Huge home repair deal set to be ripped up by Islington Council

Islington Council could end their contract with Kier

Islington Council could end their contract with Kier - Credit: Archant

The town hall could be set to rip up a £150million contract to repair council homes and bring the work back in-house – even though it could cost up to £30million more.

Back in 2010, Islington Council signed a £15million per year deal with Kier to maintain the borough’s 30,000 council properties all the way up until 2020.

But the contract has a four year break clause – up in November next year – and even though it could increase the cost of the service by 20 per cent, the council looks set to bring the 40,000 annual repairs back under direct control.

The presentation to the housing executive last week warned that standards are likely to deteriorate before a new service launches, that cost will be uncertain because it won’t be guaranteed by a contract and that cash for apprentices and other benefits will have to be stumped up by the council.

Cllr James Murray, Islington Council’s executive member for housing and development, said no decision has yet been made.

He added: “We know having an effective and high-quality repairs service is important for our tenants. Although there are severe pressures on council funding, we must make sure we maintain long-term investment in a repairs service that is responsive to tenants’ needs and keeps Islington’s council housing in good condition.”

Cllr Terry Stacy, leader of Islington’s Lib Dem opposition, said: “Whatever decision the council comes to they need to make sure they are getting a good deal for tenants and leaseholders.

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“The council need to be very careful about bringing all these services back in-house. They’re putting all their eggs in one basket.”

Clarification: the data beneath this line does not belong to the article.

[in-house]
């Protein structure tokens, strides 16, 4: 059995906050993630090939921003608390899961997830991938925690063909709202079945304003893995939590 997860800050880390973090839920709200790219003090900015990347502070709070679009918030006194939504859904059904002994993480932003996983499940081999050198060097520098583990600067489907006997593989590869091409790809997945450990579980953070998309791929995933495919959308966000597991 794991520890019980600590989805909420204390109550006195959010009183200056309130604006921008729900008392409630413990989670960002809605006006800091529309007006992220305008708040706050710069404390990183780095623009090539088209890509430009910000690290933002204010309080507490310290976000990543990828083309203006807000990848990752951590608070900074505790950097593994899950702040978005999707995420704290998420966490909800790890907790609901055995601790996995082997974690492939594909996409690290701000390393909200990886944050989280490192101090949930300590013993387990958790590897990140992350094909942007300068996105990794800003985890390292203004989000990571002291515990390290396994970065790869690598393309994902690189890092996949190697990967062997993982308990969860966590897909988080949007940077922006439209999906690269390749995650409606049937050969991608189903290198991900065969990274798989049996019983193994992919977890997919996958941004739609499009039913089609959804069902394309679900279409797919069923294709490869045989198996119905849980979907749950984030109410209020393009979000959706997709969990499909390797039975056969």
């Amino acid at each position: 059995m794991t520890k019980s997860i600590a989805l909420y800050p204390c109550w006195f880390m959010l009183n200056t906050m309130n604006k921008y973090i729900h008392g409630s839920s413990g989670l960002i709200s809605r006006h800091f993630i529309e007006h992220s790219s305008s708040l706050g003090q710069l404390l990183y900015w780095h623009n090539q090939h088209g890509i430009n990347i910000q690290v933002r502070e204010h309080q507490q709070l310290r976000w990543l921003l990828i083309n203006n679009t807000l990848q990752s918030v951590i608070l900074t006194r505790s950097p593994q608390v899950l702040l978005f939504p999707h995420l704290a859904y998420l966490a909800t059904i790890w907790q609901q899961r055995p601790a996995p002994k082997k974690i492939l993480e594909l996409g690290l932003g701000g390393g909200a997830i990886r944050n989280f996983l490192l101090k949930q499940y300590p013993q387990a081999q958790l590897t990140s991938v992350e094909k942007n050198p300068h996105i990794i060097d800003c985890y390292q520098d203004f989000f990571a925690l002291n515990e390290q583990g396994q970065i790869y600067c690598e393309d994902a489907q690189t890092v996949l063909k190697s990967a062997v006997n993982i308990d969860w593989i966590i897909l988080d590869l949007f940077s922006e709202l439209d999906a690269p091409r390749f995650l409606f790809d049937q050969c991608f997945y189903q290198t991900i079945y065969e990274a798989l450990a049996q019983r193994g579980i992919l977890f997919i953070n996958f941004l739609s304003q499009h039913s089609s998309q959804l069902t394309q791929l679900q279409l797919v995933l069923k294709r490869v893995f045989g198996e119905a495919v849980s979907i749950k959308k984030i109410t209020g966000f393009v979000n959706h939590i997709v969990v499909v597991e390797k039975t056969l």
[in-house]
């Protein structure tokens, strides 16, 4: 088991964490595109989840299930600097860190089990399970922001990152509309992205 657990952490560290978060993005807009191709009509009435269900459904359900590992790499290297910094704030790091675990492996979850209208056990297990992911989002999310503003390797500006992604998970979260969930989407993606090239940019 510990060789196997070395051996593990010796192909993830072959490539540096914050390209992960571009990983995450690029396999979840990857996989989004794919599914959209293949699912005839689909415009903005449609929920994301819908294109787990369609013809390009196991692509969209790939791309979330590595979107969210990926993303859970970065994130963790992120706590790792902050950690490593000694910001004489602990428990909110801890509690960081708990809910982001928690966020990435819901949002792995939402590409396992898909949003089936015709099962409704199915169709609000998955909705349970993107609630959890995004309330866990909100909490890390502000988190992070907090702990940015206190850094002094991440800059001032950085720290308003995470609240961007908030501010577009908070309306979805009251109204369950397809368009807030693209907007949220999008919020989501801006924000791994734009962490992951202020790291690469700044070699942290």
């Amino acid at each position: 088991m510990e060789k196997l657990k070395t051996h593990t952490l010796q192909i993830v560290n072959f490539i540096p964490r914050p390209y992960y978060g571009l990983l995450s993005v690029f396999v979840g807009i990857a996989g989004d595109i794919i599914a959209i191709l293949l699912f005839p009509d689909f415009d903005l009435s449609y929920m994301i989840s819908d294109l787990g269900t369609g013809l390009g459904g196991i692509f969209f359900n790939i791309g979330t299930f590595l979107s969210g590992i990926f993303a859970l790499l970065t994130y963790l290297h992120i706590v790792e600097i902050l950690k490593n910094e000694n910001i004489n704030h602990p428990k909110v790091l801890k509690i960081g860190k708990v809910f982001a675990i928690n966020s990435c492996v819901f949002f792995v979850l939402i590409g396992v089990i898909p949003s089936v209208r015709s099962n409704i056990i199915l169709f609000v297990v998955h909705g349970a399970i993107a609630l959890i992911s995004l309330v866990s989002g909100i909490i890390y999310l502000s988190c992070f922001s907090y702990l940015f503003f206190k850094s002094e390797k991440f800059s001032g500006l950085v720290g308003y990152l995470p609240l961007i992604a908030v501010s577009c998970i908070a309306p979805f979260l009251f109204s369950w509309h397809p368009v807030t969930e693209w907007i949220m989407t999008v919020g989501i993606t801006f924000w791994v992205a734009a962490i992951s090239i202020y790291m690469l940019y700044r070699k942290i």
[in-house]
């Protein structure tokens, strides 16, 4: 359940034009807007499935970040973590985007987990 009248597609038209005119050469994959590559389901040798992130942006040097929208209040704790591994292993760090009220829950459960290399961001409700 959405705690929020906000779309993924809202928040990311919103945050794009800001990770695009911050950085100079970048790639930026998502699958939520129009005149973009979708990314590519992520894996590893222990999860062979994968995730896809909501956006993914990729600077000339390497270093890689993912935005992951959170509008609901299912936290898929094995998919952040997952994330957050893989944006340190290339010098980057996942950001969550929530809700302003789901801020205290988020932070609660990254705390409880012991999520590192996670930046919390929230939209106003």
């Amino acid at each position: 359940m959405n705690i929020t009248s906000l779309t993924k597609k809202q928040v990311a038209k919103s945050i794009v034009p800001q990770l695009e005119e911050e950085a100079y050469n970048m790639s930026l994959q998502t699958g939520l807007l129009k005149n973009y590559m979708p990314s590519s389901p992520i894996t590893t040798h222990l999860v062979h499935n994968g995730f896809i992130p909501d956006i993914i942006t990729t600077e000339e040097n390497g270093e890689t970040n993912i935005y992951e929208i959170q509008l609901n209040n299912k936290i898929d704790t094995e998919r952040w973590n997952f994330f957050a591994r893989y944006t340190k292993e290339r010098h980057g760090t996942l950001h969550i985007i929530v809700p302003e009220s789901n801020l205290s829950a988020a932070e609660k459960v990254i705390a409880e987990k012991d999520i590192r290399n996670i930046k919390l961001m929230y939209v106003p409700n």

Other options for the council next autumn are extending the contract as it is, or trying to thrash out a more favourable deal with Kier.

If they do cancel the contract, which includes bringing 170 staff under the town hall banner, another risk identified by the report is that more leaseholders could challenge the council over their bills when the prices go up.

Brian Potter, chairman of Islington Leaseholders Association (ILA), said: “We don’t get value for money as it is.

‘‘I am in favour of services coming back in-house but we need a guarantee that prices won’t go up.”

Kier’s relationship with the council has suffered a number of controversies .

Earlier this year it was alleged a senior employee in the company’s Islington branch created a series of fake jobs to the tune of up to £1million.

The employee is suspended while an investigation, which has been underway for almostthree months, is completed

A spokeman for the contractor said: “We confirm that investigations are still ongoing, but due to their confidential nature, we are not in a position to provide further details.”

In addition its previous council deal, which was legitimate, came under fire for being a profit-sharing “sweetheart” deal which saw the company pocket £12million of taxpayers’ cash.

Islington Council say a decision to bring the service back in-house would be nothing to do with these matters.

In recent months the council has brought serveral services back under direct control.

These included the recycling, waste and street cleaning team, cleaning staff at the town hall and Homes for Islington, which used to manage the council housing stock.